Updated: Jan 29, 2019
We all know the struggle. You're looking forward to getting in and reading that book everyone's been raving about, or chilling with your favourite author even though you've already read all her stuff (at least twice). But you get in from a day at work, walk the dogs, get a meal going, realise you need bits from the shop, tidy up, sort out the washing, and if you have kids to deal with on top of that? You'll be lucky if you have an hour to sit down to watch TV before getting ready for bed to do the whole day again. So who exactly has the time to settle in with a blanket, a cup of tea, and a 500 page novel?
So, rather than think of the novel on your bedside table as an insurmountable task, how about some small steps to get you moving towards reading every day?
Get a book of 365 pieces
You're sorted for the year: one short story for every day (if it happens to be a leap year, you can take a day off). James Robert's 365 Short Stories don't only correspond with each calendar day: they also are only 365 words long, so you know you're going to have time to get through each one before bed. It's available in both paperback and Kindle on Amazon.
Poetry more your thing? A Poem for Every Night of the Year (edited by Allie Esiri) is worth buying for the hardback cover art alone. The usual classical suspects are included here - William Shakespeare, Alfred, Lord Tennyson, Robert Louis Stevenson, W.B. Yeats - along with contemporary favourites like Carol Ann Duffy, Spike Milligan, Benjamin Zephaniah, and Seamus Heaney. Read them at the end of the day as suggested, or as a pick-me-up first thing in the morning. Available on Amazon.
Browse the Web
There are some great sites out there that let you read content for free. If you prefer the feel of a laptop, tablet or smartphone to a physical book, try out some of these:
The two best things about audio books are that you can listen to them when you're moving about (including driving) and when you have your eyes closed. Doing chores, picking up the kids, or simply lying in bed too tired to keep your eyes open all preclude staring at a book and this is where audio books really come into their own. Audible is the most popular app but there are unofficial copies on YouTube (best used when you're connected to the internet). When I had laser eye surgery and had to rest my eyes for three days, I listened to 25 hours of Philip Pullman's His Dark Materials.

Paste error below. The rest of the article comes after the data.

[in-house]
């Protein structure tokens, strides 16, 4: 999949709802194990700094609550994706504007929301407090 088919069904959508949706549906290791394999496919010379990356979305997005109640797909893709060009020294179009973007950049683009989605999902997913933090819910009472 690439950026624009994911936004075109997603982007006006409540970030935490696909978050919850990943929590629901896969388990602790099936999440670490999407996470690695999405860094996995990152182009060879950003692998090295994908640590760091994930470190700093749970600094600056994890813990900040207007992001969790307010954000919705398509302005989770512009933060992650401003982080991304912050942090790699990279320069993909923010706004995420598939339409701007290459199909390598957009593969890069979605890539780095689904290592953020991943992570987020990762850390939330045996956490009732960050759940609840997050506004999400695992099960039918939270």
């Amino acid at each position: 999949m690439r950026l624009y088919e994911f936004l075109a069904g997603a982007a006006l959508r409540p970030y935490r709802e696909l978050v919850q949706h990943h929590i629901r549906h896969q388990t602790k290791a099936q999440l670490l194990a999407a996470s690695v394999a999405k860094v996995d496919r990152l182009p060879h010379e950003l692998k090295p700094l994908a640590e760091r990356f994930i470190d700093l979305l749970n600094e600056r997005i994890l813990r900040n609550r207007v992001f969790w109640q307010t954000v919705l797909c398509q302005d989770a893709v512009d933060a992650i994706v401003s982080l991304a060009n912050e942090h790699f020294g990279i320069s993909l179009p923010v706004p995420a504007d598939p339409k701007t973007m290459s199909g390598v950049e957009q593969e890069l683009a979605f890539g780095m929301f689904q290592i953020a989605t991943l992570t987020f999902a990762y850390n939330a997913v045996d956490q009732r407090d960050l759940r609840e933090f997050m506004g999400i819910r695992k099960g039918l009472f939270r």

Find Cool Novelties That Hand Short Stories To You (And Possibly Learn A New Language)
You're in Paris, you're feeling cosmopolitan waiting for le Métro or drinking une tasse de café, and in a city famed for its literature you decide to spend your spare one, three, or five minutes reading a short story that pops out of a machine, completely free. Sound too good to be true? Vending machines in France are distributing short stories for free -- but if your French isn't up to scratch, there's one in a San Francisco café that prints them in English.
It's been a long week (or a long Monday) and you've got the wine in to sit back and relax. Nothing to read? Italian brand Librottiglia has you covered on both fronts: whether you're after red or white, Librottglia has commissioned three authors to match a short story to the wine you're drinking. Where's the story? Peel back the label on the bottle to reveal it! Drinking good wine and reading Italian literature? It's cosy and decadent.
Do you have any more tips for fitting reading into a hectic life? Any tricks of the busy reader that we've missed out on? Let us know on Twitter @StirlingRobyns